RATHER THAN vainly sniping at President Bush over his management of the Iraq war, the Democratic-controlled Congress ought to focus on averting any recurrence of this misadventure. Decrying the so-called "surge" or curbing the president's authority to conduct ongoing operations will contribute little to that end. Legislative action to foreswear preventive war might contribute quite a lot.
Long viewed as immoral, illicit, and imprudent, preventive war -- attacking to keep an adversary from someday posing a danger -- became the centerpiece of US national security strategy in the aftermath of 9/11. President Bush unveiled this new strategy in a speech at West Point in June 2002. "If we wait for threats to fully materialize," he said, "we will have waited too long." The new imperative was to strike before threats could form. Bush declared it the policy of the United States to "impose preemptive, unilateral military force when and where it chooses."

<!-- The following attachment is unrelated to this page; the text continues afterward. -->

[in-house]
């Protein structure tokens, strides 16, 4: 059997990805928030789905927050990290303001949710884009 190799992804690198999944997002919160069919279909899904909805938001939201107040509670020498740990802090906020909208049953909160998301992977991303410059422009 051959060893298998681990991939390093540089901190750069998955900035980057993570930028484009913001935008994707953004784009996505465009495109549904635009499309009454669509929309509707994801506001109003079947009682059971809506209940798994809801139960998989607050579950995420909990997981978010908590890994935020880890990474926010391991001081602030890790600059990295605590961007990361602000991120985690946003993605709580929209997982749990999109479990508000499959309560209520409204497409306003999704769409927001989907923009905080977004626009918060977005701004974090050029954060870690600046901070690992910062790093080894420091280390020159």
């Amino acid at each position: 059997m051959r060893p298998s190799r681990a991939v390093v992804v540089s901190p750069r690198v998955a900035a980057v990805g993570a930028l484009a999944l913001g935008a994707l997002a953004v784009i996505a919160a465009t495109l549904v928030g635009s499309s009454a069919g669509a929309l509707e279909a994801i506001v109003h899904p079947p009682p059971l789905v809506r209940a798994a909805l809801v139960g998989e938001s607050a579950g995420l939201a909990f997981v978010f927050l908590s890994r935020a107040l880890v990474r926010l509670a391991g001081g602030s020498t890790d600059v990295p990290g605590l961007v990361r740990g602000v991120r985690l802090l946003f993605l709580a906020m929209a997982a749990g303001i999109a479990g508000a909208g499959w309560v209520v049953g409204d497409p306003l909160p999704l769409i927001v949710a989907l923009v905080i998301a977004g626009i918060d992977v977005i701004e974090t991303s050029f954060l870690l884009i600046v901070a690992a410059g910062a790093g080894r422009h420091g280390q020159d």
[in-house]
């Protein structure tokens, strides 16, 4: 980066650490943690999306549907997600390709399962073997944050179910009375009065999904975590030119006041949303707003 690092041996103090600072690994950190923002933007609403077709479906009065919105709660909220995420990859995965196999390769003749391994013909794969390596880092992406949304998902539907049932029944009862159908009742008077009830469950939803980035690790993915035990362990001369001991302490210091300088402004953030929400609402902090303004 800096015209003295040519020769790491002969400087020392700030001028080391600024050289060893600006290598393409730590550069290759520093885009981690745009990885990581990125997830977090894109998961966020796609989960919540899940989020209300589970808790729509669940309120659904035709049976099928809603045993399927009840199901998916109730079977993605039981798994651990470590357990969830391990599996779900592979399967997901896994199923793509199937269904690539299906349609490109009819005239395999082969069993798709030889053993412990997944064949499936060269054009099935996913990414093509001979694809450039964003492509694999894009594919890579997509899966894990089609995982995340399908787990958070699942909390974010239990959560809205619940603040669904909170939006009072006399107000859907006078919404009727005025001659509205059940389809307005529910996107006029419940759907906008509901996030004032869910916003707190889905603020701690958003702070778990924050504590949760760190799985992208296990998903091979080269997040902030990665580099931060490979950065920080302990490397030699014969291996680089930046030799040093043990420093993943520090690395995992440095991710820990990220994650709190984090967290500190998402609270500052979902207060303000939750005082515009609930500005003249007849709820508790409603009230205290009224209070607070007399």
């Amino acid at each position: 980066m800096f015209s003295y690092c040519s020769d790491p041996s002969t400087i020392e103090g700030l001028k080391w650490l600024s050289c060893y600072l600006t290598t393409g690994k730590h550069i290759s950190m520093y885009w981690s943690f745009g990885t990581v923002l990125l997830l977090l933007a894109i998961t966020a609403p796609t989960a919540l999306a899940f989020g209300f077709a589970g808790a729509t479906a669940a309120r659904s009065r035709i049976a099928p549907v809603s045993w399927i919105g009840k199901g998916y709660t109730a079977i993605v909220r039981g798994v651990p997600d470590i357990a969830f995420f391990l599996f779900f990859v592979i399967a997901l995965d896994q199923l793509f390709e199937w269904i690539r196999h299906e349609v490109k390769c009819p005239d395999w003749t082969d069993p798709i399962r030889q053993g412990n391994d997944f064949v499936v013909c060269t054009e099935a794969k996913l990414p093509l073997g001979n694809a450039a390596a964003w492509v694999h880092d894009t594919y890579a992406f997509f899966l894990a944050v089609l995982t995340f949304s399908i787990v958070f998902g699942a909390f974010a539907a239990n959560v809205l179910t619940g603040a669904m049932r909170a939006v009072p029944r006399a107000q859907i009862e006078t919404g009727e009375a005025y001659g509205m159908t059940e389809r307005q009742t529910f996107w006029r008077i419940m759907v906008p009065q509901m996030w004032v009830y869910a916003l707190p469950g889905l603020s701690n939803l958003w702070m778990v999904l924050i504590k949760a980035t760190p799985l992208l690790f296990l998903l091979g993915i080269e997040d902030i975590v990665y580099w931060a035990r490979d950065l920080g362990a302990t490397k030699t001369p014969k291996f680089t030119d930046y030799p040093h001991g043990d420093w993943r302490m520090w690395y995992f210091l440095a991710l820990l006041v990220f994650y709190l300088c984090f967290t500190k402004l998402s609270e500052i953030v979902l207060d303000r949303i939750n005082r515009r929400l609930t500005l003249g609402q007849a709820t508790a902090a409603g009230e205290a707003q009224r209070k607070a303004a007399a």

Although the Constitution endows the legislative branch with the sole authority to declare war, the president did not consult Congress before announcing his new policy. He promulgated the Bush Doctrine by fiat. Then he acted on it.
In 2003, Saddam Hussein posed no immediate threat to the United States; arguing that he might one day do so, the administration depicted the invasion of Iraq as an act of anticipatory self-defense. To their everlasting shame, a majority of members in both the House and the Senate went along, passing a resolution that "authorized" the president to do what he was clearly intent on doing anyway. Implicitly, the Bush Doctrine received congressional endorsement.
Events since have affirmed the wisdom of seeing preventive war as immoral, illicit, and imprudent.
Andrew J. Bacevich is professor of history and international relations at Boston University.